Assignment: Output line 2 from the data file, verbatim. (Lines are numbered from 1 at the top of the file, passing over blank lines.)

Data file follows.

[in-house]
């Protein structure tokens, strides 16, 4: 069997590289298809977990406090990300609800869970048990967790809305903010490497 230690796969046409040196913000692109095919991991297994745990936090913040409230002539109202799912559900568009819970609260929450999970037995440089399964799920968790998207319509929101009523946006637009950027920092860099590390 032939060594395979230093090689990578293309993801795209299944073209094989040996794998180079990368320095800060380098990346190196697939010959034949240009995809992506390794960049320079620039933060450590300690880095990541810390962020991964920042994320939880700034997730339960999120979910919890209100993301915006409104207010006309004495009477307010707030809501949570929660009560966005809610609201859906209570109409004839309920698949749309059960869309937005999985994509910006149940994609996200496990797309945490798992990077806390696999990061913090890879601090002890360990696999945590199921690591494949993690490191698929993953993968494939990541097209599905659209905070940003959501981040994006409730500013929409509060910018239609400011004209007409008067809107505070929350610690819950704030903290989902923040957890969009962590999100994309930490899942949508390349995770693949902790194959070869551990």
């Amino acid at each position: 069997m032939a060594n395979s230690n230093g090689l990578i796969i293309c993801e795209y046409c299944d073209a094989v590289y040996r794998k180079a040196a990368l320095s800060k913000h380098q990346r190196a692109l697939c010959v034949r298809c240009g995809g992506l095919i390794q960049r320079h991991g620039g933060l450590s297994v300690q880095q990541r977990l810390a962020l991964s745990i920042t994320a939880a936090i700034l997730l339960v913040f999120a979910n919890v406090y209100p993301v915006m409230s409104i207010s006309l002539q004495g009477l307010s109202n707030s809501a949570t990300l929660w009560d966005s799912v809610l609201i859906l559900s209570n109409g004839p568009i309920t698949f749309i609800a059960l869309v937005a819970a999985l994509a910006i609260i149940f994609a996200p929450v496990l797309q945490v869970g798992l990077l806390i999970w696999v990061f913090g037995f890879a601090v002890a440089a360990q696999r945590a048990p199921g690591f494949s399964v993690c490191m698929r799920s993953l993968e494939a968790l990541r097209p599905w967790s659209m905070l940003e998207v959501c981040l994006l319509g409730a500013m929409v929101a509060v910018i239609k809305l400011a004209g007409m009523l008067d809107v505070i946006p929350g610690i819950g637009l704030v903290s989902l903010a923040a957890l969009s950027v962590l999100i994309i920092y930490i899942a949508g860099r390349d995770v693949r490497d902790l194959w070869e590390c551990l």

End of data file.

């Protein structure tokens, strides 16, 4: 069997590289298809977990406090990300609800869970048990967790809305903010490497 230690796969046409040196913000692109095919991991297994745990936090913040409230002539109202799912559900568009819970609260929450999970037995440089399964799920968790998207319509929101009523946006637009950027920092860099590390 032939060594395979230093090689990578293309993801795209299944073209094989040996794998180079990368320095800060380098990346190196697939010959034949240009995809992506390794960049320079620039933060450590300690880095990541810390962020991964920042994320939880700034997730339960999120979910919890209100993301915006409104207010006309004495009477307010707030809501949570929660009560966005809610609201859906209570109409004839309920698949749309059960869309937005999985994509910006149940994609996200496990797309945490798992990077806390696999990061913090890879601090002890360990696999945590199921690591494949993690490191698929993953993968494939990541097209599905659209905070940003959501981040994006409730500013929409509060910018239609400011004209007409008067809107505070929350610690819950704030903290989902923040957890969009962590999100994309930490899942949508390349995770693949902790194959070869551990």